Steam Lets Developers Ban Players Now

By | 1 year ago 

The practice of “cheating” in video games has been around for nearly as long as the industry itself. Many games over the years have even turned cheat codes into an integral part of the gaming experience, completely embracing the practice as a fundamental element to playing games.

With the push towards online multiplayer gaming, achievements, and leaderboards, cheat codes have all but disappeared from most modern titles. While there’s nothing wrong with using cheats in single-player games, and many wish they’d have a resurgence, it’s not right to cheat in online multiplayer titles, which is a major part of why cheats have become less and less prominent in video games.

As the popularity of online multiplayer gaming continues to grow, cheating is becoming more of a problem. For example, it takes one look at the state of older Call of Duty games to see that they’re running rampant with those exploiting the game to fly around the map or become invincible. To counteract the cheaters out there, developers and publishers running their own servers have the ability to ban their accounts and prevent them from further disrupting the experience for others.

When it comes to popular digital marketplace and gaming platform Steam, however, developers have not traditionally had the power to outright ban cheaters from their online multiplayer games. That changes now, as Valve has updated Steam to give developers the right to institute bans on anyone that is caught cheating online.

Valve’s reasoning behind this update is simple. “Playing games should be fun.” Players that cheat in online multiplayer games are greatly disrupting the experience for those that are attempting to play legitimately, and this new system will let developers detect and ban players taking advantage of these unofficial exploits or cheats.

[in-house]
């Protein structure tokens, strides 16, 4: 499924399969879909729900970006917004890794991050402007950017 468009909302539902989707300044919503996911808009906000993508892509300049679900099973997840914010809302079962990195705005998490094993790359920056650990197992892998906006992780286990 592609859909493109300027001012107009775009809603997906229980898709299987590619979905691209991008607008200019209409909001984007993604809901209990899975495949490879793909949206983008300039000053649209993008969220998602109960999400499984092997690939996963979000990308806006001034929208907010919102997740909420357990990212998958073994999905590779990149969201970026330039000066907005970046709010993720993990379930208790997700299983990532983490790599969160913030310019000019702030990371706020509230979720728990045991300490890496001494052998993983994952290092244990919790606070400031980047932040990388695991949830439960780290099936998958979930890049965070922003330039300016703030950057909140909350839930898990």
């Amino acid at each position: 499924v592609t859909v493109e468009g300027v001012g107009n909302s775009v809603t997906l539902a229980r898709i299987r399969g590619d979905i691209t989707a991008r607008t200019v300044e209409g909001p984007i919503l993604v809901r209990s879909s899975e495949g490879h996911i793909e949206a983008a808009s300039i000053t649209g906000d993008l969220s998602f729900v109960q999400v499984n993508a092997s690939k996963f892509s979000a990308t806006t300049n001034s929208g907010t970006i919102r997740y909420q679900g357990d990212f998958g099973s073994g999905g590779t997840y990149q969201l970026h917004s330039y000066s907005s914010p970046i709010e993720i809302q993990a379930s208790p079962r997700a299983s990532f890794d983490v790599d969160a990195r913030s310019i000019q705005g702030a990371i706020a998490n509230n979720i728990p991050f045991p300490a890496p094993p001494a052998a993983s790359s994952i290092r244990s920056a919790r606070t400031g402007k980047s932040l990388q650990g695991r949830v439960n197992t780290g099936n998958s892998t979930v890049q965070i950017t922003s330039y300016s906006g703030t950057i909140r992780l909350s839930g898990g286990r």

Steam Bans - Banhammer

Once a cheater has been rooted out, the developer of the game will then have the option to inform Valve of the perpetrator. Valve will then go through with banning the person from playing the game online. “The game developer is solely responsible for the decision to apply a game ban. Valve only enforces the game ban as instructed by the game developer.”

This marks just the latest major change to Steam in recent weeks. Before this, Valve decided to allow the modding community to sell their work for a profit, starting with The Elder Scrolls V: Skyrim. This proved to be a very controversial decision, to the point that those participating in the program began receiving death threats.

Head of Valve, Gabe Newell himself, took to Reddit in a bungled attempt at damage control. His attempts failed, and ultimately, Valve decided to axe the paid mods program.

That being said, allowing developers to ban cheating Steam players is not likely to draw the same amount of controversy as paid mods. Unless developers begin significantly abusing the power, expect this particular Steam addition to be a permanent fixture for the service in the years to come.

Source: Steam

tags:PC, Steam